- - Wednesday, January 1, 2020

The ‘20s are back, having come full circle to a new century. These will not be your great-grandfather’s Roaring ‘20s. The third decade of the 21st century has launched with the same brash spirit as that latter-day era, but is raised to the next exponential power by the frenetic pace of human progress. If the promise of the fresh decade is to avoid the crash that befell that tumultuous period a hundred years ago, Americans will need to reinforce their soaring aspiration with heightened appreciation of prudence.

In one sense, these are the best of times, as the world-beating U.S. economic engine spins off prosperity to citizens of every income level. In another sense, though, the shared values rooted in faith traditions are shredding, leaving many to doubt whether the nation can survive without a common heart to bind one to another.

The economy, the gauge of a people’s capacity to create, hummed along in 2019 at a pace exceeding a respectable 2 percent pace. Intermittent skirmishs in the ongoing trade conflict with China, along with the familiar armed flare-ups in the Middle East, lopped off a portion of what otherwise would have been an exceptional year for U.S. industry.

Stock indices, though, haven’t simply satisfied — they’ve catapulted forward, bumping aside recessionary fears like paper cups strewn along a busy interstate. For the year, the Dow Jones Industrial Average registered a gain of 22 percent, while the S&P 500 Index jumped 28 percent and the Nasdaq surged a stratospheric 35 percent.

Fifty-five percent of Americans are invested in the markets, says Gallup, and the extra jingle in their pockets has left 53 percent of respondents giving a thumbs up to the president’s handling of the economy — far more than the 41 percent disapproving, according to Real Clear Politics. With a phase-one trade deal with China ready for signatures and another one clinched with Canada and Mexico, the U.S. economy is primed to leap to the next level in 2020.

The 1920s began with a similar bang. Gross domestic product, driven by mass production in the automobile, aviation and consumer goods industries, soared more than 40 percent over the course of the decade. The explosion of new media — primarily cinema and radio — triggered an outburst of edgy forms of expression in fashion, music and dance. It was not unlike the hyper-energized culture shocks that social media are currently generating and that 5G connectivity promises to accelerate.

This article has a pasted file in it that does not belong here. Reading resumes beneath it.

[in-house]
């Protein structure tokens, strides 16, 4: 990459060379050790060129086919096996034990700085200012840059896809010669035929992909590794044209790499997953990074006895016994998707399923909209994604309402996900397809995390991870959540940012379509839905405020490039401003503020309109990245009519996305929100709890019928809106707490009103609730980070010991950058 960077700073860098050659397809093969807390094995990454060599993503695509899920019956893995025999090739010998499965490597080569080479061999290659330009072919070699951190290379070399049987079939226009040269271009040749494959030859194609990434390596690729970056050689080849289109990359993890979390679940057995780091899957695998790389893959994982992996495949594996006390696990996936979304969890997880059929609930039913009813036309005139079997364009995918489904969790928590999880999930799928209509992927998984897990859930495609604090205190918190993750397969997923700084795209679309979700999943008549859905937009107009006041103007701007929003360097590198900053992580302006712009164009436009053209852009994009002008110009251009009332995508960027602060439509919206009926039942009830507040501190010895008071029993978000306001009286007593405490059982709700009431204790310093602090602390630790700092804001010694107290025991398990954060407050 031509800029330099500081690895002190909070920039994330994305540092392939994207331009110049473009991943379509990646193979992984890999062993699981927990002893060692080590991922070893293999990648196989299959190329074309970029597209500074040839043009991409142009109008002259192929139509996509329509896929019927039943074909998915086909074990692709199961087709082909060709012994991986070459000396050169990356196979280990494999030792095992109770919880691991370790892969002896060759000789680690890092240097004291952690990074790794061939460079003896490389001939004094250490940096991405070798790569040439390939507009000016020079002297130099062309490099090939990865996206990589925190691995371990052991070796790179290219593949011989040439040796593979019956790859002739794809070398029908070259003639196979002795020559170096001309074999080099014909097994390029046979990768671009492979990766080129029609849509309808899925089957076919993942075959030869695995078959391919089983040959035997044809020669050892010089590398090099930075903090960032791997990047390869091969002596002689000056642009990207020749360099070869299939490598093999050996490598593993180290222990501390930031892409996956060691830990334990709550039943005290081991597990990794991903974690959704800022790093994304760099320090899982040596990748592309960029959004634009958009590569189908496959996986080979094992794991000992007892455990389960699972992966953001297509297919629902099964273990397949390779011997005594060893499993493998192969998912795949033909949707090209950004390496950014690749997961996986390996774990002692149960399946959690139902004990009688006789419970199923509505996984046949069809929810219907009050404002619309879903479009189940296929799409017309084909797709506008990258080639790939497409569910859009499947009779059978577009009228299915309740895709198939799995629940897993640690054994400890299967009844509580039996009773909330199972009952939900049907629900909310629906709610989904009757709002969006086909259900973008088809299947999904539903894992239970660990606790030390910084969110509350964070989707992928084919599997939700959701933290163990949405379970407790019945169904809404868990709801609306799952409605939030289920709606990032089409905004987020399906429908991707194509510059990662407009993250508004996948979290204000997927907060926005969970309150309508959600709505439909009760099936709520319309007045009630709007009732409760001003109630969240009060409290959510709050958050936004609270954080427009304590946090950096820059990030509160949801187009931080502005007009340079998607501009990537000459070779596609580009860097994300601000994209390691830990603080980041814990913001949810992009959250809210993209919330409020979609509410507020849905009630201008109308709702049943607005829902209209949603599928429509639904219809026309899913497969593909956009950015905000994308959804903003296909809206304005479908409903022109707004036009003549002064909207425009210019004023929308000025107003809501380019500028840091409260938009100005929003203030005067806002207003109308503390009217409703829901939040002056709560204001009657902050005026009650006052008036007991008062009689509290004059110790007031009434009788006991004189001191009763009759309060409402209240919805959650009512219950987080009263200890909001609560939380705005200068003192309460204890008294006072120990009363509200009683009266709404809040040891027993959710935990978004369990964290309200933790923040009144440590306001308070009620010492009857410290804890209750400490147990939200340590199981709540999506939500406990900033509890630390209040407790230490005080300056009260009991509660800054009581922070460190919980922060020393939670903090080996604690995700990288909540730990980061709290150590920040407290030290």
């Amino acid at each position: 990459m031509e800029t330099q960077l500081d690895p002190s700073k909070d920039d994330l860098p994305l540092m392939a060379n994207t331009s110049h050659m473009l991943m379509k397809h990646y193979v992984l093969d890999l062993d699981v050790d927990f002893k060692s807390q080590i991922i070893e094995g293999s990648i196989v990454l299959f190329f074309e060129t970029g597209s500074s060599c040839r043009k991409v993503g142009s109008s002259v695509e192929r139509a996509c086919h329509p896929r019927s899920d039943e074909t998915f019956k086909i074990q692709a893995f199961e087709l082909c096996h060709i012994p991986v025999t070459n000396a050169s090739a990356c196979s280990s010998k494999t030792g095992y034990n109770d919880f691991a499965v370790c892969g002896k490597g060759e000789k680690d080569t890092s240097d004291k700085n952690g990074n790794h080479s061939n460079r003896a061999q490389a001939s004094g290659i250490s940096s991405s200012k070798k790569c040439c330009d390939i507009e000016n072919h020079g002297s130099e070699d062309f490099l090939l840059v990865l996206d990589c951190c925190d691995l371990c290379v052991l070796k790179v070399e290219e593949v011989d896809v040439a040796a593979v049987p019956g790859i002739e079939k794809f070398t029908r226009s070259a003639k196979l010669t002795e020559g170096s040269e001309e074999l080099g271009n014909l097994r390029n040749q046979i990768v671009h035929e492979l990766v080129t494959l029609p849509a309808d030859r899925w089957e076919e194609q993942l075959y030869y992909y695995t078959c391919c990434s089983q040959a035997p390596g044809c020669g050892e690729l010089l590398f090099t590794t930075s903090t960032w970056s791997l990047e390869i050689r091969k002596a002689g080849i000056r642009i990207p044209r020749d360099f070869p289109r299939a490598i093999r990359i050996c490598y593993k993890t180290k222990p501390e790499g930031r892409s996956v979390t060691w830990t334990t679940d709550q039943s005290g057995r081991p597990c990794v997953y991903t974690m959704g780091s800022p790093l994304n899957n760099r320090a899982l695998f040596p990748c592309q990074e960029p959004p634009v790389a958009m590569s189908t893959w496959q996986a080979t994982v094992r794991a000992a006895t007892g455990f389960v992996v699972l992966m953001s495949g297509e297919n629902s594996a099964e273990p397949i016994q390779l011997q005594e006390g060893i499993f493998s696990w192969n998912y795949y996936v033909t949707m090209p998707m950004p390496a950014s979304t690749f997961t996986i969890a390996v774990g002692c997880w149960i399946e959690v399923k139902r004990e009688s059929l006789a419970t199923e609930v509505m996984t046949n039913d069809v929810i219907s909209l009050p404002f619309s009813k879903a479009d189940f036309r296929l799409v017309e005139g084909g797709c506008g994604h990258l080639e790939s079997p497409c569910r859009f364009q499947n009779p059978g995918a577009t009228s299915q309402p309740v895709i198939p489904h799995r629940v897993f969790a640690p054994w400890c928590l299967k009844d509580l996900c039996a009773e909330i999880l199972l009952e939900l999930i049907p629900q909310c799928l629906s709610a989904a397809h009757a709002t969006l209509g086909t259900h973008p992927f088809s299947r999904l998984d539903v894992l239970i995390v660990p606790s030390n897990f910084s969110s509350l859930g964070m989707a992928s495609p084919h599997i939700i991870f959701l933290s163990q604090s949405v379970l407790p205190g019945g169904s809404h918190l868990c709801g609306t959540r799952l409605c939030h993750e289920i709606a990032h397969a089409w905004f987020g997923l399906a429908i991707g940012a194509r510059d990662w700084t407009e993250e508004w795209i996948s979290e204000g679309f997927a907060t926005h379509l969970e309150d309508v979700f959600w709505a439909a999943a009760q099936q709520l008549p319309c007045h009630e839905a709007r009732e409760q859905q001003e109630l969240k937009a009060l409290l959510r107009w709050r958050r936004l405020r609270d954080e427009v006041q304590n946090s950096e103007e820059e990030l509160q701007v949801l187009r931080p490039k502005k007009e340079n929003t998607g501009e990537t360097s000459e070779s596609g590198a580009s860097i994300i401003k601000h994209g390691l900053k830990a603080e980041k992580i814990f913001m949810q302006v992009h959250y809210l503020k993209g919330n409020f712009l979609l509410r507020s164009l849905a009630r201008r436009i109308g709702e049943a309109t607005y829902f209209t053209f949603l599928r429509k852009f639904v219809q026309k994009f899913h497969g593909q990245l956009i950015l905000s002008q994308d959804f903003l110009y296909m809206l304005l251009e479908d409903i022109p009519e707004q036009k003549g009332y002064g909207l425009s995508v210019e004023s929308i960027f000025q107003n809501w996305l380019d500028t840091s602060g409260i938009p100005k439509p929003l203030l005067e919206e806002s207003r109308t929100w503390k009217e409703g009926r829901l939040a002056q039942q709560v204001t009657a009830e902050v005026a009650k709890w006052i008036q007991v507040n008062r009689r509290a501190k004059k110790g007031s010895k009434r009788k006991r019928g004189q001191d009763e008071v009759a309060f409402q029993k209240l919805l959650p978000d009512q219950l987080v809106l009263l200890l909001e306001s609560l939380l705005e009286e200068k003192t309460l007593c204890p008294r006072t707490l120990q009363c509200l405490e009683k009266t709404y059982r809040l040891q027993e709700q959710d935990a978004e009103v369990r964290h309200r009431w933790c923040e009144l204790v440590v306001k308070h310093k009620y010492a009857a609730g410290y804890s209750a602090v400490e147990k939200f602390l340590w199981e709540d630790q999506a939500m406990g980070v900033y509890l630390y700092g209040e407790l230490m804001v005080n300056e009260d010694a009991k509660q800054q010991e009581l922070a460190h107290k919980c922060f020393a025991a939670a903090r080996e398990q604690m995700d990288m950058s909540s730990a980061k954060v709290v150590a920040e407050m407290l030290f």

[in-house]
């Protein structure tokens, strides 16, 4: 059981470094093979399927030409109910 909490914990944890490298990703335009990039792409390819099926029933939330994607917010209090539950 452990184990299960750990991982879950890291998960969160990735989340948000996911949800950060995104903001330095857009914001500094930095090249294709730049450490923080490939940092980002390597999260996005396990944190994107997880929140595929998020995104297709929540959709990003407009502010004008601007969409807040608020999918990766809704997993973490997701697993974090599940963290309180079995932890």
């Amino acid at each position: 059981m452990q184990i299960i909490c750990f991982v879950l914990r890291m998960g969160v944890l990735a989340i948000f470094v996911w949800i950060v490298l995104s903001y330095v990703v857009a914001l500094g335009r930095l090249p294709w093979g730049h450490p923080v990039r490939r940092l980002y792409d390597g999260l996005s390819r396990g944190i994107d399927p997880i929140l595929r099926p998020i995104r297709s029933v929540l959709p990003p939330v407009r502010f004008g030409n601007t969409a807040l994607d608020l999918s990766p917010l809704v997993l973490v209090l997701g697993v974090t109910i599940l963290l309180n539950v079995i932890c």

Prognosticators live and die by the veracity of their soothsaying, but it doesn’t take a crystal ball to spot the coming impact on coming generations of government profligacy. As the conservative Heritage Foundation points out, “According to the Office of Management and Budget and the Congressional Budget Office, federal spending totaled $37.6 trillion from 2010 through 2019. Spread across 128 million households (per the Census Bureau), that yields $293,750 in spending for every household.”

If spending had simply tracked the rise in population (along with an extra dollop to account for inflation), the current trend of frightening trillion-dollar annual deficits would have transformed into surpluses.

The Roaring ‘20s ended badly, with the bursting of an overblown financial bubble and the crash of ‘29 that set in motion the Great Depression. Current unfettered squandering of the nation’s treasure by both major political parties saddles each American family with hundreds of thousands in national debt, a form of forced servitude. Inescapable is that every dollar owed must be repaid. The alternative is national bankruptcy and the sort of economic downturn that scourged millions of our forebears.

Just as ominous is the lackadaisical attitude Americans are displaying toward the foundational religious values that prescribe love of God and His crowning creation — human beings — as the sine qua non of the social contract.

In a five-part series titled “Losing our Religion,” The Washington Times describes the dispiriting disintegration of traditional faith in the United States and the jarring rise of the “Nones.” Those individuals with no interest in any religious creed now surpass Catholics as the largest demographic, with 23.1 percent of the population.

Americans don’t need to thump the Bible to stay square with one another, but there is no substitute for its instructional reverence of “the Golden Rule”: “Do unto others as you would have them do unto you.”

To avoid dwindling to a whisper, the “roaring 2020s” has need for a renewed obligation to shared values that support family, community and nation.

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